There is plenty of evidence, some scientific, most anecdotal, that shows that gardeners live as much as 14 years longer than those who don’t garden. That extension of life is fairly impressive, and further research is definitely warranted.
Author Dan Buettner of the National Geographic has done in depth studies on this through visiting places around the world that he calls “blue zones.” These areas have significantly longer life expectancies. His findings from studying people in these places are surprising. You can hear him discussing his findings here from his TED talk.
There are definitely a number of factors that are involved. However, the following are some of key actions that gardeners take that might contribute to their longer life expectancies.
1. They Get Plenty of Vitamin D.
Gardening isn’t typically done at night. Usually while one is tending to a garden they are in the sun on a consistent basis. The human body produces Vitamin D naturally from exposure to the sun. Given that Vitamin D helps to protect against types of heart disease and cancer, it logically makes sense that individuals with higher levels of Vitamin D might live longer lives.
How To Benefit: You can still spend time in the sun even if you aren’t a gardener so that you get sufficient amounts of Vitamin D. Be sure you optimize this so that your body is producing Vitamin D instead of burning.
2. They Play With Dirt
By its very nature, gardening involves getting your hands dirty. Although dirt is shunned by our society and things such as chemical hand sanitizers have been invented, dirt can be quite good for you. Lack of dirt, in fact, along with soil borne organisms associated with it, have been linked by research with higher levels of auto-immune diseases.
This is because soil is a very rich source of microorganisms, minerals and natural bacteria. When you touch soil on a regular basis, your body is exposed to beneficial microorganisms (along with small amounts of harmful ones) that can help to boost your immune system. Given that gut health and beneficial bacteria are essential to overall health, it does make sense that dirt’s immune boosting properties could also help to increase longevity.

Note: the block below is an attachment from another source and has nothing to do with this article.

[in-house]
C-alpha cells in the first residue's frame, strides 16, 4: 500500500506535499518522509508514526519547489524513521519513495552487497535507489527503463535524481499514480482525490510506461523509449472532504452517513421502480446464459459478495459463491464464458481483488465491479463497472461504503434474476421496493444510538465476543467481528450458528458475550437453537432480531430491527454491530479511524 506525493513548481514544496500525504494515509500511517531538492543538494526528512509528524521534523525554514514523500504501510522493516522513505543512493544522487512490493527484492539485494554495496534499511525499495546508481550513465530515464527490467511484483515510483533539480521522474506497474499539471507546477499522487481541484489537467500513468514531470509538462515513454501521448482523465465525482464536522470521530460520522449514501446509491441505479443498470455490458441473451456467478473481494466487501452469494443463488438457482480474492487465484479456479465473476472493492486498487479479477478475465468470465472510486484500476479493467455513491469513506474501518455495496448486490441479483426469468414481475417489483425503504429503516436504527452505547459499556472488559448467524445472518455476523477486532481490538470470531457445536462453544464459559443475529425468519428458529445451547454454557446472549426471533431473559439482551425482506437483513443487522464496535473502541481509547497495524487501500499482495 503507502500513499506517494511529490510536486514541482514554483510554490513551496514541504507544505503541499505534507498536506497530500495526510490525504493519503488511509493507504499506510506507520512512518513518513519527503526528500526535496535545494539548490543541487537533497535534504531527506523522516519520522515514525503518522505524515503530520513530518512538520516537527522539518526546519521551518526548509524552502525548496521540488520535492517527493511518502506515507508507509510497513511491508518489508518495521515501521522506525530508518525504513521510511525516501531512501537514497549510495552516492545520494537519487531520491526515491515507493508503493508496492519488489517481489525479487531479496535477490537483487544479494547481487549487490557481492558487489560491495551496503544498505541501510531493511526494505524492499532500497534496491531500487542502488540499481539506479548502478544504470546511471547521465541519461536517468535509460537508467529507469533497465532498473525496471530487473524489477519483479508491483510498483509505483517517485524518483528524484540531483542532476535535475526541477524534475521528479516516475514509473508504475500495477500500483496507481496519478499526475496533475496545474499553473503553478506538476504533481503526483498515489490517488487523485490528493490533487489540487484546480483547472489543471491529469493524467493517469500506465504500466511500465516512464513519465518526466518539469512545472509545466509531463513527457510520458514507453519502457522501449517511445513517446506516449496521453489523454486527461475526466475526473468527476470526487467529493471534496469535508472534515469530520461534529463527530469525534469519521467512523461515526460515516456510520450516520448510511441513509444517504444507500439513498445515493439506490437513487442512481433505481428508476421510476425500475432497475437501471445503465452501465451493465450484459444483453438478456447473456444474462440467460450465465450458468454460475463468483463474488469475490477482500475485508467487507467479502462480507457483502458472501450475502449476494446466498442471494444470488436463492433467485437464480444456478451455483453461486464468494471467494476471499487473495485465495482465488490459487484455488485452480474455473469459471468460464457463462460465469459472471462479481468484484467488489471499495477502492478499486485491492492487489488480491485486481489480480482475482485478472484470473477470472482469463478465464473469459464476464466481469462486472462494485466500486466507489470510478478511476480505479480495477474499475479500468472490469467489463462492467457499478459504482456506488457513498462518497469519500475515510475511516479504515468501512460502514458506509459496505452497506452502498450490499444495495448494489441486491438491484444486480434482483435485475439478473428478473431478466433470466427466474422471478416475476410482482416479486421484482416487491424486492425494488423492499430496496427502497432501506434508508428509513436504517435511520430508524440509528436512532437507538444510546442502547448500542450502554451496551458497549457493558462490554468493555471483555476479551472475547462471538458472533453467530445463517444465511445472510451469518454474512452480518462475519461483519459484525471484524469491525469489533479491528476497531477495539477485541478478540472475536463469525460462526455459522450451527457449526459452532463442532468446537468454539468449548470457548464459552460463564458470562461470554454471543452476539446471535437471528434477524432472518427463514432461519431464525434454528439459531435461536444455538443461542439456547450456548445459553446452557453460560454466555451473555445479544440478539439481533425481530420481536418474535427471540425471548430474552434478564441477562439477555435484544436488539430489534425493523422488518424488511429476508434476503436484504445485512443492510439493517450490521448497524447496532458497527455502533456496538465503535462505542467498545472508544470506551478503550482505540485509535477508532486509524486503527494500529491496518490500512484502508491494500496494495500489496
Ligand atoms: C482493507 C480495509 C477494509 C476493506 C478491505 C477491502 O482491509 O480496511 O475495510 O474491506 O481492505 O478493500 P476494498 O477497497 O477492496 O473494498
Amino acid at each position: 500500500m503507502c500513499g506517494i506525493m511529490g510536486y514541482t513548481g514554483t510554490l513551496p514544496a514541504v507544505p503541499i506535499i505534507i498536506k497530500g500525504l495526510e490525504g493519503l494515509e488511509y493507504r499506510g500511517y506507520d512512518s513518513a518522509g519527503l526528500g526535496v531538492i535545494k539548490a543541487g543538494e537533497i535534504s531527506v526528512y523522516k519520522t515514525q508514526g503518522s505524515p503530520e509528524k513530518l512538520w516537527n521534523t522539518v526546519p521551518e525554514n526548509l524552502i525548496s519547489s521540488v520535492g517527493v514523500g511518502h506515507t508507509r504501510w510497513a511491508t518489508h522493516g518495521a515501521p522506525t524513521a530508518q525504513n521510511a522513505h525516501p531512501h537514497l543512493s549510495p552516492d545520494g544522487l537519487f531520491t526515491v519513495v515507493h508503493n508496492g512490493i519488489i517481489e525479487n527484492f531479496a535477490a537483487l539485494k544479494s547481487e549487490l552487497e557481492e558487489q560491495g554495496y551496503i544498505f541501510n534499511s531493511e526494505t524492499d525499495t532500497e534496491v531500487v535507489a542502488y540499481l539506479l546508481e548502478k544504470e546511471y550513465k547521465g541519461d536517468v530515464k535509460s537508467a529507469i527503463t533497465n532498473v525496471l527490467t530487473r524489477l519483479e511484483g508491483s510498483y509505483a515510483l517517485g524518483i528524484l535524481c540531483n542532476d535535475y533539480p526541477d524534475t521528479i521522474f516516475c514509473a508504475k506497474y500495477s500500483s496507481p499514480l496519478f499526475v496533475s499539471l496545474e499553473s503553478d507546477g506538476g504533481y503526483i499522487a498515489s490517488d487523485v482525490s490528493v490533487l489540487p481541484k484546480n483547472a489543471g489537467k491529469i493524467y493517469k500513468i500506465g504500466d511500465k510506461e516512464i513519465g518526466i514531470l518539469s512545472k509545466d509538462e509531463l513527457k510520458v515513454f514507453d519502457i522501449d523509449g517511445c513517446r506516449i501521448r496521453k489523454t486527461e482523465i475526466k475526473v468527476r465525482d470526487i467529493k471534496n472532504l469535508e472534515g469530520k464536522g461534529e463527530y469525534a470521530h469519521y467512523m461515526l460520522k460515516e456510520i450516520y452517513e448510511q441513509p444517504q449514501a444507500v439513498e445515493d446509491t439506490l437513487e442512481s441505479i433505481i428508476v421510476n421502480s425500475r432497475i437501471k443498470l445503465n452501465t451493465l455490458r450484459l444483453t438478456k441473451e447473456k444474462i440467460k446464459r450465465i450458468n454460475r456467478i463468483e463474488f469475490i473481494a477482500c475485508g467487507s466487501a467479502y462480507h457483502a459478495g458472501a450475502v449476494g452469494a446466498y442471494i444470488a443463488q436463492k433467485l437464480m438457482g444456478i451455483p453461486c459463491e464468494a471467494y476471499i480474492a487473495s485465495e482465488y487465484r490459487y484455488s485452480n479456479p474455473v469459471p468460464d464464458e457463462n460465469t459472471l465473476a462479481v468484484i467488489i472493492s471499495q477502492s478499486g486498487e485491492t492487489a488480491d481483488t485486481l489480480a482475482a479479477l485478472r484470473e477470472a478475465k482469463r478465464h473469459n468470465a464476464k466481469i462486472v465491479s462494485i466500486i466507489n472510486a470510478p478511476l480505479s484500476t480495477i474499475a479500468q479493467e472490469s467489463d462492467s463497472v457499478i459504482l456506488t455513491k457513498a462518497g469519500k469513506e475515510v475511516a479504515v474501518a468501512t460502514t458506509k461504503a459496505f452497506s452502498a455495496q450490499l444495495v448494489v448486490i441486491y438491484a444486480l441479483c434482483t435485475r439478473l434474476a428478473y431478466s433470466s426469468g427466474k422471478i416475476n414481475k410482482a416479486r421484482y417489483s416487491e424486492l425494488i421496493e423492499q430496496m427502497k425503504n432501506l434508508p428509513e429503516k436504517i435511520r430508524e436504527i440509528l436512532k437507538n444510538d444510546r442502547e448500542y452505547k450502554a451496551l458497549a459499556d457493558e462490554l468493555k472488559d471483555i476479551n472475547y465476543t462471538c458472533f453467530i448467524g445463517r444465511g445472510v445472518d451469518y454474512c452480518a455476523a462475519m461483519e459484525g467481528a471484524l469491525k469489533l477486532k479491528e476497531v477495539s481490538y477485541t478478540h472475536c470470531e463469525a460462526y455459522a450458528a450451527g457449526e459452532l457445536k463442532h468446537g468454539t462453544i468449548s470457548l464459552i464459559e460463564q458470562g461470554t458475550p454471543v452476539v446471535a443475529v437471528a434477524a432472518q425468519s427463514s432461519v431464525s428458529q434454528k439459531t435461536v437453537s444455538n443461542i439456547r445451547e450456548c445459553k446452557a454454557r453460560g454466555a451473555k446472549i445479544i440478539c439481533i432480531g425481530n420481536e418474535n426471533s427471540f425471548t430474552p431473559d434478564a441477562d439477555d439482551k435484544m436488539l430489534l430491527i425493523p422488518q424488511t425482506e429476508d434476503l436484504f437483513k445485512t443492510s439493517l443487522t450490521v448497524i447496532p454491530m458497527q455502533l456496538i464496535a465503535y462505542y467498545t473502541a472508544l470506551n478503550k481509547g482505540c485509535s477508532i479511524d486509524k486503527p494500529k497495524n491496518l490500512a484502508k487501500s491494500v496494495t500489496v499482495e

How To Benefit: It is possible to eat fermented foods and take probiotics. However, if you don’t get your hands dirty, you won’t get exposed to all of the same micro-organisms.
4. They Stay Grounded
Gardeners spend lots of time touching the soil and earth. A book entitled Earthing: The Most Important Health Discovery Ever says this may be a tremendous benefit all in itself.
According to the theory, many of us never or very rarely touch the earth using our bare skin, and definitely not for long periods of time. That can lead to positive electrons building up inside the body from Wi-Fi, electromagnetic frequencies, electrical energy and other factors. The earth is a type of ground, like an electrical outlet, that reduces extra positive charge.
The book’s author speculates that insufficient contact with the earth and the buildup can lead to disease and inflammation. When gardeners touch the earth, they ground themselves and thus remove the extra charge.
How To Benefit: When sleeping, use an Earthing Mat. You can also walk barefoot outdoor for a minimum of 20 minutes per day.
4. They Get Relief From Stress
Many gardeners say that some of the main reasons why they garden is to get relief from stress and to relax. Hormones are negatively affected by stress, which increases the risk of disease. That is why having a positive way to reduce stress is very beneficial for one’s health. When stress hormones are balanced, many things are positively effected, including inflammation, cortisol levels and blood pressure.
How To Benefit: Take the time to do things you enjoy and that relax you on a regular basis, preferably outdoors.
5. They Eat Their Vegetables
Gardeners frequently grow vegetables. So they are of course more likely to eat them. Consuming less processed foods and more vegetables means less toxins and more antioxidants and nutrients.
6. They Exercise
Digging, raking and lifting soil and plants all require low levels of weight lifting and other activities. This activity provides positive benefits like exercise does in a sustainable and relaxing way.